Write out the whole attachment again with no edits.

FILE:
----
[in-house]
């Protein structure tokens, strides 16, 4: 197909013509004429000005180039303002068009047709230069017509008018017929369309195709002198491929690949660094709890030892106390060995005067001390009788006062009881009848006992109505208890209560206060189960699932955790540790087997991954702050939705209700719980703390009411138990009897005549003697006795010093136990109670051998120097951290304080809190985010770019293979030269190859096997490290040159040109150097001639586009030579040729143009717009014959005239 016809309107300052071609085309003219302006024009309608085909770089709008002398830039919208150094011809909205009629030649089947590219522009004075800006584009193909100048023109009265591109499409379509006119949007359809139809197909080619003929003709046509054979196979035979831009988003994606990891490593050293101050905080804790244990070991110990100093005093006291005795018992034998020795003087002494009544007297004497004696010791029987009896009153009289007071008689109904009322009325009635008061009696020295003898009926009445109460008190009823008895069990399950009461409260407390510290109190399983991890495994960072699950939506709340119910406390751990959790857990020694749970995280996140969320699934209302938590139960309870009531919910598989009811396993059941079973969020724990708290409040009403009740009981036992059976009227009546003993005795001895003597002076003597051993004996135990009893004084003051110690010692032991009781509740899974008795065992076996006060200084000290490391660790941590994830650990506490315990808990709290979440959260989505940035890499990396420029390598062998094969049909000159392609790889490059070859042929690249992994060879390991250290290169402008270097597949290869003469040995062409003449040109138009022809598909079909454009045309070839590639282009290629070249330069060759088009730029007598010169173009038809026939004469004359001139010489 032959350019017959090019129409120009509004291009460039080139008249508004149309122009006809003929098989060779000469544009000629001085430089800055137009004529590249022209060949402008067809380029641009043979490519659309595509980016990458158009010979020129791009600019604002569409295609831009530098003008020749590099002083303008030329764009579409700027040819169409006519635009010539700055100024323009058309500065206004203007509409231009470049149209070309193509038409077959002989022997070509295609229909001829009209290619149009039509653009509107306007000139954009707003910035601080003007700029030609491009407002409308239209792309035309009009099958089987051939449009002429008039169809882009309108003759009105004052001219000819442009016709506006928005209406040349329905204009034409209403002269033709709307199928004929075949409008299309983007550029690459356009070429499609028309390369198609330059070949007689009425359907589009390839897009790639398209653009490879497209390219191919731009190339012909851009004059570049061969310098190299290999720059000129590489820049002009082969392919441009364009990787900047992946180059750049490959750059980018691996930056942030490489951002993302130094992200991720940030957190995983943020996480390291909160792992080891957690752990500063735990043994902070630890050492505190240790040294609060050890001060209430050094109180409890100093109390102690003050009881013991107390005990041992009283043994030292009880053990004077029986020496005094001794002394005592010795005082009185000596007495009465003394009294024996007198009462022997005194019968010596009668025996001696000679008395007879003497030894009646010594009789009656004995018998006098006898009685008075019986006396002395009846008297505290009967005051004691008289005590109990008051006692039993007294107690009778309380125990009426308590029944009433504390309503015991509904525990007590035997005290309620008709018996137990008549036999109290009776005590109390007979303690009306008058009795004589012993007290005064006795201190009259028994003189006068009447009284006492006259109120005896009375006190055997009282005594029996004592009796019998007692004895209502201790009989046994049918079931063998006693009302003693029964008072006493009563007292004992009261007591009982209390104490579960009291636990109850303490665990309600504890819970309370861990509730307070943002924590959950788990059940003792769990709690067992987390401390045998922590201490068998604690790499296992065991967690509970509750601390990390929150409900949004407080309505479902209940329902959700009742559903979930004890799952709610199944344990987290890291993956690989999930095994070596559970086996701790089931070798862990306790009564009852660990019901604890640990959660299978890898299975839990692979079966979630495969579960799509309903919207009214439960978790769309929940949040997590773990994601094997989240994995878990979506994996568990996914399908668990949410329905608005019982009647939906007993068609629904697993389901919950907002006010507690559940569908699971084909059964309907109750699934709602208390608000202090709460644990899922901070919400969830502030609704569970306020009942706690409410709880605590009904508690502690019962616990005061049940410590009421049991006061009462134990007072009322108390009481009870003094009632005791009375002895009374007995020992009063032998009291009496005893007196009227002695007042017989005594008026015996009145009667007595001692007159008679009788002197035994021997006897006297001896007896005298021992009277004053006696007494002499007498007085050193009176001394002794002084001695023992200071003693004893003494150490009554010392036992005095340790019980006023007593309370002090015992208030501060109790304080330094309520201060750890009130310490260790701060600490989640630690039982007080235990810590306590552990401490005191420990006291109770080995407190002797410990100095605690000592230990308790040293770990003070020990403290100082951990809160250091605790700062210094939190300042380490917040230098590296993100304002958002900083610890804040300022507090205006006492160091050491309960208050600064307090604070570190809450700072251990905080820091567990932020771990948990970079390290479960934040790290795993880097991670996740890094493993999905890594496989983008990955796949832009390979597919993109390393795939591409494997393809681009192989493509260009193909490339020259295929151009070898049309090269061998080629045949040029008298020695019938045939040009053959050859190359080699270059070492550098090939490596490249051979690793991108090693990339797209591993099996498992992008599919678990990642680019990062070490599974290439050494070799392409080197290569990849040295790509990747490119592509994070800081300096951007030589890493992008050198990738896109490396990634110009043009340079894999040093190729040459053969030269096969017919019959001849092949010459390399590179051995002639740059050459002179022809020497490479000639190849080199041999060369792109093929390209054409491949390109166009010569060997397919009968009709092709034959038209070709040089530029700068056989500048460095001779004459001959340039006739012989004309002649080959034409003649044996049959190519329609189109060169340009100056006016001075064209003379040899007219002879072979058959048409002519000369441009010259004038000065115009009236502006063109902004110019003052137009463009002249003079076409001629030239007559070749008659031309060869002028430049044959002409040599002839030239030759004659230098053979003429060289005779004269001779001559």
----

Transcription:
[in-house]
């Protein structure tokens, strides 16, 4: 197909013509004429000005180039303002068009047709230069017509008018017929369309195709002198491929690949660094709890030892106390060995005067001390009788006062009881009848006992109505208890209560206060189960699932955790540790087997991954702050939705209700719980703390009411138990009897005549003697006795010093136990109670051998120097951290304080809190985010770019293979030269190859096997490290040159040109150097001639586009030579040729143009717009014959005239 016809309107300052071609085309003219302006024009309608085909770089709008002398830039919208150094011809909205009629030649089947590219522009004075800006584009193909100048023109009265591109499409379509006119949007359809139809197909080619003929003709046509054979196979035979831009988003994606990891490593050293101050905080804790244990070991110990100093005093006291005795018992034998020795003087002494009544007297004497004696010791029987009896009153009289007071008689109904009322009325009635008061009696020295003898009926009445109460008190009823008895069990399950009461409260407390510290109190399983991890495994960072699950939506709340119910406390751990959790857990020694749970995280996140969320699934209302938590139960309870009531919910598989009811396993059941079973969020724990708290409040009403009740009981036992059976009227009546003993005795001895003597002076003597051993004996135990009893004084003051110690010692032991009781509740899974008795065992076996006060200084000290490391660790941590994830650990506490315990808990709290979440959260989505940035890499990396420029390598062998094969049909000159392609790889490059070859042929690249992994060879390991250290290169402008270097597949290869003469040995062409003449040109138009022809598909079909454009045309070839590639282009290629070249330069060759088009730029007598010169173009038809026939004469004359001139010489 032959350019017959090019129409120009509004291009460039080139008249508004149309122009006809003929098989060779000469544009000629001085430089800055137009004529590249022209060949402008067809380029641009043979490519659309595509980016990458158009010979020129791009600019604002569409295609831009530098003008020749590099002083303008030329764009579409700027040819169409006519635009010539700055100024323009058309500065206004203007509409231009470049149209070309193509038409077959002989022997070509295609229909001829009209290619149009039509653009509107306007000139954009707003910035601080003007700029030609491009407002409308239209792309035309009009099958089987051939449009002429008039169809882009309108003759009105004052001219000819442009016709506006928005209406040349329905204009034409209403002269033709709307199928004929075949409008299309983007550029690459356009070429499609028309390369198609330059070949007689009425359907589009390839897009790639398209653009490879497209390219191919731009190339012909851009004059570049061969310098190299290999720059000129590489820049002009082969392919441009364009990787900047992946180059750049490959750059980018691996930056942030490489951002993302130094992200991720940030957190995983943020996480390291909160792992080891957690752990500063735990043994902070630890050492505190240790040294609060050890001060209430050094109180409890100093109390102690003050009881013991107390005990041992009283043994030292009880053990004077029986020496005094001794002394005592010795005082009185000596007495009465003394009294024996007198009462022997005194019968010596009668025996001696000679008395007879003497030894009646010594009789009656004995018998006098006898009685008075019986006396002395009846008297505290009967005051004691008289005590109990008051006692039993007294107690009778309380125990009426308590029944009433504390309503015991509904525990007590035997005290309620008709018996137990008549036999109290009776005590109390007979303690009306008058009795004589012993007290005064006795201190009259028994003189006068009447009284006492006259109120005896009375006190055997009282005594029996004592009796019998007692004895209502201790009989046994049918079931063998006693009302003693029964008072006493009563007292004992009261007591009982209390104490579960009291636990109850303490665990309600504890819970309370861990509730307070943002924590959950788990059940003792769990709690067992987390401390045998922590201490068998604690790499296992065991967690509970509750601390990390929150409900949004407080309505479902209940329902959700009742559903979930004890799952709610199944344990987290890291993956690989999930095994070596559970086996701790089931070798862990306790009564009852660990019901604890640990959660299978890898299975839990692979079966979630495969579960799509309903919207009214439960978790769309929940949040997590773990994601094997989240994995878990979506994996568990996914399908668990949410329905608005019982009647939906007993068609629904697993389901919950907002006010507690559940569908699971084909059964309907109750699934709602208390608000202090709460644990899922901070919400969830502030609704569970306020009942706690409410709880605590009904508690502690019962616990005061049940410590009421049991006061009462134990007072009322108390009481009870003094009632005791009375002895009374007995020992009063032998009291009496005893007196009227002695007042017989005594008026015996009145009667007595001692007159008679009788002197035994021997006897006297001896007896005298021992009277004053006696007494002499007498007085050193009176001394002794002084001695023992200071003693004893003494150490009554010392036992005095340790019980006023007593309370002090015992208030501060109790304080330094309520201060750890009130310490260790701060600490989640630690039982007080235990810590306590552990401490005191420990006291109770080995407190002797410990100095605690000592230990308790040293770990003070020990403290100082951990809160250091605790700062210094939190300042380490917040230098590296993100304002958002900083610890804040300022507090205006006492160091050491309960208050600064307090604070570190809450700072251990905080820091567990932020771990948990970079390290479960934040790290795993880097991670996740890094493993999905890594496989983008990955796949832009390979597919993109390393795939591409494997393809681009192989493509260009193909490339020259295929151009070898049309090269061998080629045949040029008298020695019938045939040009053959050859190359080699270059070492550098090939490596490249051979690793991108090693990339797209591993099996498992992008599919678990990642680019990062070490599974290439050494070799392409080197290569990849040295790509990747490119592509994070800081300096951007030589890493992008050198990738896109490396990634110009043009340079894999040093190729040459053969030269096969017919019959001849092949010459390399590179051995002639740059050459002179022809020497490479000639190849080199041999060369792109093929390209054409491949390109166009010569060997397919009968009709092709034959038209070709040089530029700068056989500048460095001779004459001959340039006739012989004309002649080959034409003649044996049959190519329609189109060169340009100056006016001075064209003379040899007219002879072979058959048409002519000369441009010259004038000065115009009236502006063109902004110019003052137009463009002249003079076409001629030239007559070749008659031309060869002028430049044959002409040599002839030239030759004659230098053979003429060289005779004269001779001559």